camps, the Nazis removed all tombstones, and used them to reinforce
a river bank, which eventually eroded away. Some 200 other stones
were used to construct sidewalks, building foundations, and even
the floor of the local Gestapo headquarters.
Several descendants of those buried at Wyszkow asked the Commission
to assist in recovering the tombstones from the buildings, and
to build a memorial to the town's holocaust victims. One of the
commissioners spearheaded an effort in conjunction with the town
of Wyszkow, the Polish Government, and the Jewish Community of
Warsaw, to construct the monument. The Polish government supplied
new tablets, and the Commission obtained funding from private
donors who traced their lineage back to Wyszkow.
The Commission Using its Influence
In some cases, the Commission may be able to use its influence
to leverage cooperation from foreign governments. In August of
1943, the British bombed installations in Germany where V1 and
V2 rockets were being developed. To hide the rockets, the Nazis
chose to dig tunnels out of solid rock under the Austrian Alps.
A concentration camp was set up near Ebensee, and its more than
20,000 inmates were forced to dig. As many as 11,000 Jews died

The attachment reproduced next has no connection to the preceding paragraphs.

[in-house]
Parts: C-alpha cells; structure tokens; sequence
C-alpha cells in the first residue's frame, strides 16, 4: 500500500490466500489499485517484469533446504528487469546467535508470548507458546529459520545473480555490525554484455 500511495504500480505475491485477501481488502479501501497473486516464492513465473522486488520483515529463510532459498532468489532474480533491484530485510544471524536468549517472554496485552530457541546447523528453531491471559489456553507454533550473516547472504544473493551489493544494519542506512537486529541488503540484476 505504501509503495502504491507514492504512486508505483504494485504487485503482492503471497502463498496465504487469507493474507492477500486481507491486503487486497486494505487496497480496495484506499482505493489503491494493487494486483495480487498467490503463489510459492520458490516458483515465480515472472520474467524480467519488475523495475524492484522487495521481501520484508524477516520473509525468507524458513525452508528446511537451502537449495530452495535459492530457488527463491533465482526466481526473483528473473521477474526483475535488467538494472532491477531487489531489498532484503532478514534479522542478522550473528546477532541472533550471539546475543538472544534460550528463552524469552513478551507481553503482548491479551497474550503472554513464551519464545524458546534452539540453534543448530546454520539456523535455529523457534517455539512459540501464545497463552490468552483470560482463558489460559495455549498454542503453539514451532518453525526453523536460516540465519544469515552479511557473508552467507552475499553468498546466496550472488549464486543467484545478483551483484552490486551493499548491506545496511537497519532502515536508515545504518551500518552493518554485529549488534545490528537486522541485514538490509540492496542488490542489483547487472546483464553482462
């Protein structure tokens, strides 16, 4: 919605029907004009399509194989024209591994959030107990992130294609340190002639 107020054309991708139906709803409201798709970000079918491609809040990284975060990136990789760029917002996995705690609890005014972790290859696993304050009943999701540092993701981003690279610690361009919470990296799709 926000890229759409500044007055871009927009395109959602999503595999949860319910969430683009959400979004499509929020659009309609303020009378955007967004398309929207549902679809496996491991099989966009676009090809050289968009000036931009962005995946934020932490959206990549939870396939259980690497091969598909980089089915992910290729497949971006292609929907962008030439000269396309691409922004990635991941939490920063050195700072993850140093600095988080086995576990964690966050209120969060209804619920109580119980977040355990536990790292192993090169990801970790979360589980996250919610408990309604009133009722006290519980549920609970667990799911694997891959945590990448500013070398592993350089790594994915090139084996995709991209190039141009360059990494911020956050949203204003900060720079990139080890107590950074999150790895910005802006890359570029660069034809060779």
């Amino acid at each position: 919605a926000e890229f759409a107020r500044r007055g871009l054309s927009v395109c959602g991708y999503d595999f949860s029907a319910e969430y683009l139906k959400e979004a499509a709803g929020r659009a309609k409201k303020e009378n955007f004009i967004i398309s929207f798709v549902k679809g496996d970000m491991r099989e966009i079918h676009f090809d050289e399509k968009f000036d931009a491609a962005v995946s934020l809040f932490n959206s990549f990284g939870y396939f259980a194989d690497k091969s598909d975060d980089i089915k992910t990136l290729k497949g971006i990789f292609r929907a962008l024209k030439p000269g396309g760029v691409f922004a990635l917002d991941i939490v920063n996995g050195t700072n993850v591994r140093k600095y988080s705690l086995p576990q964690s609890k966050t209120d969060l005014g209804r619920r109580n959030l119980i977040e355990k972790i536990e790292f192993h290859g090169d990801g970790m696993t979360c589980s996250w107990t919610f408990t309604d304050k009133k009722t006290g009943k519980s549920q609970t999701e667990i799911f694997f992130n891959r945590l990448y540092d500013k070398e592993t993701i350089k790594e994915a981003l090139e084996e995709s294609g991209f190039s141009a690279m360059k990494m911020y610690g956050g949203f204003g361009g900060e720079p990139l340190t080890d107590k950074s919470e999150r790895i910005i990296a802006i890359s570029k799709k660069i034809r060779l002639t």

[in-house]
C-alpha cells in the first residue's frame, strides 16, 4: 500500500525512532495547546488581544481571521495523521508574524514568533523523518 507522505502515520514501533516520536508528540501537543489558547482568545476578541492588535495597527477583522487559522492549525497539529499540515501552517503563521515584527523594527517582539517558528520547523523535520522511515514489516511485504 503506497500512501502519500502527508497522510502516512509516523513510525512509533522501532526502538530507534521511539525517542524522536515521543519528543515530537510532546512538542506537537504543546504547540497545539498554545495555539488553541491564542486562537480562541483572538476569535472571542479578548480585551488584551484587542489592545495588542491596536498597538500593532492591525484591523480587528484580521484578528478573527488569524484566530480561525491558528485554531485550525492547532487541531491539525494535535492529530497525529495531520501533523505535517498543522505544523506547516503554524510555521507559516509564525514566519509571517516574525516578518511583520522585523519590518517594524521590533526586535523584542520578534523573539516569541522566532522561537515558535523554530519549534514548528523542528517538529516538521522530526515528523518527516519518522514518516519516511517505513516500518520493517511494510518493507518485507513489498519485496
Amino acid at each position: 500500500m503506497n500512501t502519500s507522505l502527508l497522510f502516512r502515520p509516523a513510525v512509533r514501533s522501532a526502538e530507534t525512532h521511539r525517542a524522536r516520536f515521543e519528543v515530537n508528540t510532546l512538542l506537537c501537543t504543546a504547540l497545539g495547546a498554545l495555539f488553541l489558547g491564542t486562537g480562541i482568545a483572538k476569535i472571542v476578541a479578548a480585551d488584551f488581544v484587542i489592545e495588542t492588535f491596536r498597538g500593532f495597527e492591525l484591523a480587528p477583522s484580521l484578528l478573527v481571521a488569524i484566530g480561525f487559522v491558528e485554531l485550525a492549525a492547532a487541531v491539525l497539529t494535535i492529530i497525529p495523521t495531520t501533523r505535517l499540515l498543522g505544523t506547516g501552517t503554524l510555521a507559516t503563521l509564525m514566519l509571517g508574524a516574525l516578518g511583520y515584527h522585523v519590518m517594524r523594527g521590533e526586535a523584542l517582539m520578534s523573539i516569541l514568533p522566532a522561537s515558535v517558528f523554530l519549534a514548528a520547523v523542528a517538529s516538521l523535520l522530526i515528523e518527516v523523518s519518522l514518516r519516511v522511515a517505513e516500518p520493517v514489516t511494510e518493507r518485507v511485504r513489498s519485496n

and were buried there before the Americans liberated the camp.
After the war, all signs of the graves were removed, and housing
construction was permitted on the entire campsite, virtually erasing
all trace of the graveyard.
A group of camp survivors, who had now become U.S. Citizens,
banded together to seek permission from the Austrian governement
to designate a small open area near the old campsite as a Jewish
cemetery. A wall would be created carrying the names of victims
who perished there. When the Austrian Goverment failed to move
on this request, the group asked the Commission for it's assistance.
When the Commission approached the Austrian Government about this,
the Ministry of the Interior gave its approval to proceed.
The Commission Providing Research Assistance
The Commission is also able to provide valuable research assistance.
In early 1945, the U.S. Army provided emergency medical services
for a group of liberated concentration camp victims brought to
an Army unit located in Hillersleben, Germany. Despite the care,
62 people died and were buried in an unrecorded plot of land near
the temporary U.S. Army field hospital. The site was subsequently